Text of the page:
Today … Licona. The “gamekeeper stayed gamekeeper” and his Detailed Response.
“Thus, whatever criteria apply to biographical and historical literature of the period in which the Gospels were written likewise apply to the Gospels when attempting to assess whether they are historically reliable.”
There is a vested interest in the bible being historically accurate (and a vested interest in proving it is not). The “vested interest” is proving / disproving God. And where one finds a vested interest, one finds “comfort zones” and/or “agendas”. And when people pursue an agenda / comfort zone – they can get righteous right quick – on both sides.
(ever noticed that ex-smokers can be most unforgiving of “smokers”?)
“As I offered in my Major Statement, it depends what we mean by “historically reliable.” If we require every detail to be an accurate reflection of how an event actually unfolded, then compression cannot be allowed. But if we require the account to be an accurate gist of how an event actually unfolded, compression can be allowed.”
Except bible study is “study” – of a specific word – a specific event – a piece of this happened like this “documentary”. Because (Christians are taught that) the Word of God is really God – and “an accurate gist” is (in my experience) language Christians use to prove to Christians that the bible is true and reliable and fact.
“Moreover, as I discussed in my Major Statement, we have very good historical evidence that Jesus rose from the dead, which adds plausibility to the miracle accounts in the Gospels, including Jesus’s virgin birth. After all, if Jesus rose from the dead, a virgin birth would be child’s play (pun intended). And most scholars hold that Jesus performed deeds that astonished crowds and that both he and his followers regarded as miracles and exorcisms. Although historical investigation may not be able to determine whether these were genuine miracles and exorcisms, that Jesus rose from the dead adds significant plausibility to the conclusion that they were genuine.“
Have I missed the “missing link” of evidence and historical reliability?
The evidence, as I recall (presented by Licona), was of “writing style” (back then) … of “writing” tools (back then) … of others “back then” (who did not write bibles but wrote stuff). The evidence was of “anything” (back then) other than “evidence” (from back then) as we know evidence today.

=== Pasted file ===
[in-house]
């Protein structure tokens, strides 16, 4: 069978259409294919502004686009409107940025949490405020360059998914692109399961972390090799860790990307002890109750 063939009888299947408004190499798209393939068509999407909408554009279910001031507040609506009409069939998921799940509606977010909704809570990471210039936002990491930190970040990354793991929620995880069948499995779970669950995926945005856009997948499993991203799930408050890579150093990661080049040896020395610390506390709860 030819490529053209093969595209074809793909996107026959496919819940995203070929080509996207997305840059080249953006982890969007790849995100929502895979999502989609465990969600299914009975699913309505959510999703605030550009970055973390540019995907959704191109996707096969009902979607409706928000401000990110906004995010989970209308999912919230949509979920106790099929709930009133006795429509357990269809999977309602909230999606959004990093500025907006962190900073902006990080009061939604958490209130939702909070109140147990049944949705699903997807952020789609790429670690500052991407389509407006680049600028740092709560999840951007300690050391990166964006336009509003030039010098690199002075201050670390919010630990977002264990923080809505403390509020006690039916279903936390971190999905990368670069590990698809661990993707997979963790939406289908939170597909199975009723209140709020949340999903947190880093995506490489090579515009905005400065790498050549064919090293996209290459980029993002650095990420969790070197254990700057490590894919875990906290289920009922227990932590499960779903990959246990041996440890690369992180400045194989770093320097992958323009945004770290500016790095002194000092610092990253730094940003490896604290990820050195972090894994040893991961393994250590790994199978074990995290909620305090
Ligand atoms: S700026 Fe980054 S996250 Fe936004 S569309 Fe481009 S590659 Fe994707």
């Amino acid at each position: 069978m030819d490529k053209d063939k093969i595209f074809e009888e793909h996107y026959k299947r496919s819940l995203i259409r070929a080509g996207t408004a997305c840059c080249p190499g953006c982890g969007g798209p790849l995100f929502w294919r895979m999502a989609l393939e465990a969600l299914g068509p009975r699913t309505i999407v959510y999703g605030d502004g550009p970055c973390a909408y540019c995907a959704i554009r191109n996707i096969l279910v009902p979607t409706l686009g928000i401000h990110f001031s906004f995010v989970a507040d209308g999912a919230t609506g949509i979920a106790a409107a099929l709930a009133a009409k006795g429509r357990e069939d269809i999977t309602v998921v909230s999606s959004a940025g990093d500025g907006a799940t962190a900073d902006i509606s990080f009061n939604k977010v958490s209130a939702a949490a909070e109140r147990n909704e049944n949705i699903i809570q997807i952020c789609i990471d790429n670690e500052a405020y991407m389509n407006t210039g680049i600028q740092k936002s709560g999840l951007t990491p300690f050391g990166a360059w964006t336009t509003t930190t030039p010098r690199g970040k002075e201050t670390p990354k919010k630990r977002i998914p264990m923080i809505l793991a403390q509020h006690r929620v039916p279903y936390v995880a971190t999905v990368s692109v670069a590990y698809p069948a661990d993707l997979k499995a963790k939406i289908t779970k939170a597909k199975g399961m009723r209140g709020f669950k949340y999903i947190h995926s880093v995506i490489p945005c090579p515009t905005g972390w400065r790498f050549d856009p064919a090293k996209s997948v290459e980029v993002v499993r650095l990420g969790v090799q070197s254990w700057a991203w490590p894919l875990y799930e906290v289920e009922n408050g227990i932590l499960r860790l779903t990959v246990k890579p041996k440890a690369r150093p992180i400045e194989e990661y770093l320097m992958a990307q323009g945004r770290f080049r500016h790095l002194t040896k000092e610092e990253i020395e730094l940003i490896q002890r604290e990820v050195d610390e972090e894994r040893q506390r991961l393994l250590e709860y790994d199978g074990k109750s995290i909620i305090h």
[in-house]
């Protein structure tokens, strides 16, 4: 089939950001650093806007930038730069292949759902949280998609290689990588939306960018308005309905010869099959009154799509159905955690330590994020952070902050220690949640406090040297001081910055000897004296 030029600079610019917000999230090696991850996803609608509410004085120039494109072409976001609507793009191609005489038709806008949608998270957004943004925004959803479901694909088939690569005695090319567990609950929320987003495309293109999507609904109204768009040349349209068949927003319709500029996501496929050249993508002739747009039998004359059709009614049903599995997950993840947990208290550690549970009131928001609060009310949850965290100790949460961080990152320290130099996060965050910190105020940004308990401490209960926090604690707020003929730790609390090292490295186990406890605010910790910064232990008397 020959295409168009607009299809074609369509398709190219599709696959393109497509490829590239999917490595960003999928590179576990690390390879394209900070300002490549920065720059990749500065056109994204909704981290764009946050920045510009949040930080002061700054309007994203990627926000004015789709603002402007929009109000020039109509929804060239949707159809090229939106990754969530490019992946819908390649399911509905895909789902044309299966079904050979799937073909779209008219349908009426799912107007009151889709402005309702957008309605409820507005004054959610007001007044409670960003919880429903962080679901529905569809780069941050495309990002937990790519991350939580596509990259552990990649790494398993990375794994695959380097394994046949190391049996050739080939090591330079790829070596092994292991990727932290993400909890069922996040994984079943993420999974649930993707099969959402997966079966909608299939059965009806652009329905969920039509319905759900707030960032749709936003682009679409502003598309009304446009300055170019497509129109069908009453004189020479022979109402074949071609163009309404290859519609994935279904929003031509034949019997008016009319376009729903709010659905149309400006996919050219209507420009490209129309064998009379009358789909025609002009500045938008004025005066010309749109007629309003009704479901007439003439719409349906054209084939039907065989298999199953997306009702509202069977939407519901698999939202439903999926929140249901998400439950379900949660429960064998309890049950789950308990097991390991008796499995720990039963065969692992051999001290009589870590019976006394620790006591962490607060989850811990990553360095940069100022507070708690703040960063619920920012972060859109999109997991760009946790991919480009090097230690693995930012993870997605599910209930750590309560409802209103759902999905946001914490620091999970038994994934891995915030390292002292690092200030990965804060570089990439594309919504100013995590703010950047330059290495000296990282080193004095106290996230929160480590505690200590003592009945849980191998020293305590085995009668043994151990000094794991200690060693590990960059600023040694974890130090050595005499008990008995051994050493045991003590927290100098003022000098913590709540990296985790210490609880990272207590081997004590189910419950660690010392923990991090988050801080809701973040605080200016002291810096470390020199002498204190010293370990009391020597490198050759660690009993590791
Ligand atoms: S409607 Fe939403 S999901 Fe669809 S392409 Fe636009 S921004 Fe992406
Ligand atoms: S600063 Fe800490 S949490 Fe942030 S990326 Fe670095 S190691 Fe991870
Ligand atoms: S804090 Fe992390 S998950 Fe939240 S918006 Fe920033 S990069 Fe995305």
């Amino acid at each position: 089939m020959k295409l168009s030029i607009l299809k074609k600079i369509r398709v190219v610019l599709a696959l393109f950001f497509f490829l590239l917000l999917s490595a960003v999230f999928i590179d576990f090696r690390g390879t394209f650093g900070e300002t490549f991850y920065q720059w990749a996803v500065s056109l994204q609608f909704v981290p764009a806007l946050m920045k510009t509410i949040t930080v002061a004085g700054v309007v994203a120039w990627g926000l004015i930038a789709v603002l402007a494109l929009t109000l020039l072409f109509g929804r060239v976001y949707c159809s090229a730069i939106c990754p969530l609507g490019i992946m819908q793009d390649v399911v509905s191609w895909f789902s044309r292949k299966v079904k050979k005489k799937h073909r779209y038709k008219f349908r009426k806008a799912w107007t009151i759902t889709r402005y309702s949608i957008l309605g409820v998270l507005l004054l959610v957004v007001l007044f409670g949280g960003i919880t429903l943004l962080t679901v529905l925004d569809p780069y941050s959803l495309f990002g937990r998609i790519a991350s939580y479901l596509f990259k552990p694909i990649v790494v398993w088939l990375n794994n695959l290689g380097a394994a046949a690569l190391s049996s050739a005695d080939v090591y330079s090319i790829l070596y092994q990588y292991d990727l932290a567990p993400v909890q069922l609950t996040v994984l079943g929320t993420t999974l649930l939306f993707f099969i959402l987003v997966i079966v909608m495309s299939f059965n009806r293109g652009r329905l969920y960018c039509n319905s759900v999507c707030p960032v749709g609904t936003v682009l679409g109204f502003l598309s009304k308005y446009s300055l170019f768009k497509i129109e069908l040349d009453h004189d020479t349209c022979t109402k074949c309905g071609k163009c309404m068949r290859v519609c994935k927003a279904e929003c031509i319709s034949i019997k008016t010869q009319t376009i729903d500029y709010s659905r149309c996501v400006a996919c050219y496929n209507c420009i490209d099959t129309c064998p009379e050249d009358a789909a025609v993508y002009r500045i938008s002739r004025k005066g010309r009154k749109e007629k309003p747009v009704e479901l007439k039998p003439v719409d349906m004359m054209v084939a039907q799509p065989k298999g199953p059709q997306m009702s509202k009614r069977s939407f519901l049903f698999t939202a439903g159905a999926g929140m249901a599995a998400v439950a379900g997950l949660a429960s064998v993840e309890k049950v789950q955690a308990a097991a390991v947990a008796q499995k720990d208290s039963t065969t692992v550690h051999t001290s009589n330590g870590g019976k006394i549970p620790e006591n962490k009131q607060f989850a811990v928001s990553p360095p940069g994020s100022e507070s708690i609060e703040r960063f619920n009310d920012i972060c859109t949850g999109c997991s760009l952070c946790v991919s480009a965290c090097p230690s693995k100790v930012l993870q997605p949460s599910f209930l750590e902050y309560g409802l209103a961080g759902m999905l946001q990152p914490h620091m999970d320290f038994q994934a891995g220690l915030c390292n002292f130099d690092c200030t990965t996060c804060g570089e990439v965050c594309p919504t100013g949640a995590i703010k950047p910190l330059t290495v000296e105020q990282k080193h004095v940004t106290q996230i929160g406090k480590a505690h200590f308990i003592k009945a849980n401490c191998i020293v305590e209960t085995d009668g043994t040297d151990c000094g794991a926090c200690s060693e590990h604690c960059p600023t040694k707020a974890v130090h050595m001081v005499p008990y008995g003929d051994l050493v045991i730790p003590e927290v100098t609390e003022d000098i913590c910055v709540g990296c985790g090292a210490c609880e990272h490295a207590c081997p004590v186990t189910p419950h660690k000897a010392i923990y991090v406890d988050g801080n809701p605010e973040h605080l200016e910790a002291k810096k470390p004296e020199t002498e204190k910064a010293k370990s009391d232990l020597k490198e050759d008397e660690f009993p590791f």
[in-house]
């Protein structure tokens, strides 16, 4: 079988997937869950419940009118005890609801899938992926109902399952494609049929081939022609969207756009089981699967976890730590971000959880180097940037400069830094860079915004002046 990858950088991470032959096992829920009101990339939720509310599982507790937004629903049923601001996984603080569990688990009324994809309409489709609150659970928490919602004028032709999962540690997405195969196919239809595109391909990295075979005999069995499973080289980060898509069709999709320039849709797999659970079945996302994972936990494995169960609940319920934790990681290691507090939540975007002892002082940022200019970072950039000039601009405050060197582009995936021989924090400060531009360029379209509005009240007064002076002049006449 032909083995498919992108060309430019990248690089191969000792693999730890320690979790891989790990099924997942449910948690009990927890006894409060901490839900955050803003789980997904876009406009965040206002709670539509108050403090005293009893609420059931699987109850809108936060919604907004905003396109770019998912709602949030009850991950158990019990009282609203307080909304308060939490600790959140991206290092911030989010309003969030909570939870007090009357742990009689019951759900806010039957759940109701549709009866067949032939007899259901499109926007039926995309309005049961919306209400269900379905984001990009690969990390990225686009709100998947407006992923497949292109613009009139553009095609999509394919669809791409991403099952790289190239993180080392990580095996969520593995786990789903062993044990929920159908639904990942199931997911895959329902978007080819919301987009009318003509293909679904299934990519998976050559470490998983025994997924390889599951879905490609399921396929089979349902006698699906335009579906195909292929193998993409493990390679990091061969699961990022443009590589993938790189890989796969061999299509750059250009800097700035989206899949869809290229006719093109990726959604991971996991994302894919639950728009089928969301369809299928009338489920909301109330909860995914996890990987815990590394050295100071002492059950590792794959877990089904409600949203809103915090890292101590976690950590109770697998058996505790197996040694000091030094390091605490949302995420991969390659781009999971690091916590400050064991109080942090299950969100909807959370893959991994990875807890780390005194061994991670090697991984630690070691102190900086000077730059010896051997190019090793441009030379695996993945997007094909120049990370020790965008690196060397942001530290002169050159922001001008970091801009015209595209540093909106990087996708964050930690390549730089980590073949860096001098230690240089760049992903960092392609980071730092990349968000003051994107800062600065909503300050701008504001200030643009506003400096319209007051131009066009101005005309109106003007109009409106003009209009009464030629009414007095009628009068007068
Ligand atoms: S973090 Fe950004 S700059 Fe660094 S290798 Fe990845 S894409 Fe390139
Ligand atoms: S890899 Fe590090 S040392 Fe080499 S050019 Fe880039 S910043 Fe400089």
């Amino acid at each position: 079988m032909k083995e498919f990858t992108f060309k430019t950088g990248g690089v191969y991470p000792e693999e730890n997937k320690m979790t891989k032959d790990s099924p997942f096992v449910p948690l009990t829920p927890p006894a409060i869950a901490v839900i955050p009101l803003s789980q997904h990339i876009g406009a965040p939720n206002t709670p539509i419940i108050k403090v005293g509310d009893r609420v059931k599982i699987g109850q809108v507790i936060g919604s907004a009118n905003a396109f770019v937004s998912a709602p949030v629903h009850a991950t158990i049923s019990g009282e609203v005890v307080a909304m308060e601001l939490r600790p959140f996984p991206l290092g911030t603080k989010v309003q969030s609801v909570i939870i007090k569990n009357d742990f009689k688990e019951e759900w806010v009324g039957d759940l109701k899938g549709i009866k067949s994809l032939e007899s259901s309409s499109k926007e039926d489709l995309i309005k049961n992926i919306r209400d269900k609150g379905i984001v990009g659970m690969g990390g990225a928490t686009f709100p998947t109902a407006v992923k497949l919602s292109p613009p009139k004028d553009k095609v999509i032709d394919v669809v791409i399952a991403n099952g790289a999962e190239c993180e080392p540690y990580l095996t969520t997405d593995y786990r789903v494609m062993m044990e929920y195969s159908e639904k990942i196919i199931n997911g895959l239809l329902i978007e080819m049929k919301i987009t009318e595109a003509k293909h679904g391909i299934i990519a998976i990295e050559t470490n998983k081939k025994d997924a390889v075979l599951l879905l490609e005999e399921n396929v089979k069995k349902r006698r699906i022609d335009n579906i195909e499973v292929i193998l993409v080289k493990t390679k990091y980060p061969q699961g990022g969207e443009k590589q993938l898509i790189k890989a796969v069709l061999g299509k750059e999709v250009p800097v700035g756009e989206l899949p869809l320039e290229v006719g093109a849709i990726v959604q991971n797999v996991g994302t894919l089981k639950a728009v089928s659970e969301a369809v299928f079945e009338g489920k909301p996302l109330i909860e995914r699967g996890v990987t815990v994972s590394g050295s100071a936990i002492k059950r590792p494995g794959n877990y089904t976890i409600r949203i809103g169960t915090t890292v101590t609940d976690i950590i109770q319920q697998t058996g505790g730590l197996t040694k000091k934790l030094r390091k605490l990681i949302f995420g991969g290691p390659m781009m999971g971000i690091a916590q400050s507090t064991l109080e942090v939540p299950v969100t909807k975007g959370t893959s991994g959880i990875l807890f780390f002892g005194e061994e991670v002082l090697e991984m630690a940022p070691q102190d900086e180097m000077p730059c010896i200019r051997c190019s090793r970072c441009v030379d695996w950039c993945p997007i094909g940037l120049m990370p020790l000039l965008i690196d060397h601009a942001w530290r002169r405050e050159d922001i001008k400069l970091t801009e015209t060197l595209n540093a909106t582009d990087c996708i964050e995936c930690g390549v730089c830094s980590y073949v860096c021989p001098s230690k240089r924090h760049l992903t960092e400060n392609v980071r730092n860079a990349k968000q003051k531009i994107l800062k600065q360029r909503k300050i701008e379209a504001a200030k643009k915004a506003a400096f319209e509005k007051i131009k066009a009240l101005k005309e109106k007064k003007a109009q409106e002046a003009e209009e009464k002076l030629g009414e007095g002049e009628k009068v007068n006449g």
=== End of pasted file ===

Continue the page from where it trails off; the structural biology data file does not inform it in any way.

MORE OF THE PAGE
“If Matthew did not intend for his readers to understand the raised saints in a literal sense, should this “stop us from thinking that other parts are not reliable either?” I’ll rephrase the question: If Matthew did not intend for his readers to understand the raised saints in a literal sense, why should we think he meant for those same readers to understand Jesus’s resurrection in a literal sense?”
So is Jesus’ resurrection now confirmed as “figurative” rather than literal? And I double-checked I had read (and copied) this paragraph correctly.
““Historical reliability” means that a large majority of what is being reported is true to the extent that readers get an accurate gist of what occurred. The account is “true enough.” The Gospels meet this standard. At minimum, they are historically reliable accounts of Jesus … Accordingly, when we think of what we mean by the term “historically reliable,” we must be careful not to define it so tightly that all ancient literature is deemed unreliable. To do so would be to deprive the term of any useful meaning.”
We are not talking about “all ancient literature”. We are talking about one “book of not-literature” which is taught as reliable in fact and in word.
I would not use “the evidence” (presented here by Licona) in a court of law. I have been to court. The repeated insistence that because “other companies” act and behave in a certain way is all the evidence we need to prove “that the defendant here in this very court must be guilty of all charges as stated, m’lord” would only go one way …
M’lord would ask us if that was all the evidence we were bringing to his attention.
We would say yes.
M’lord would thank us.
And find in favour of the “other party”.
(tomorrow is the beginning of “final submissions”)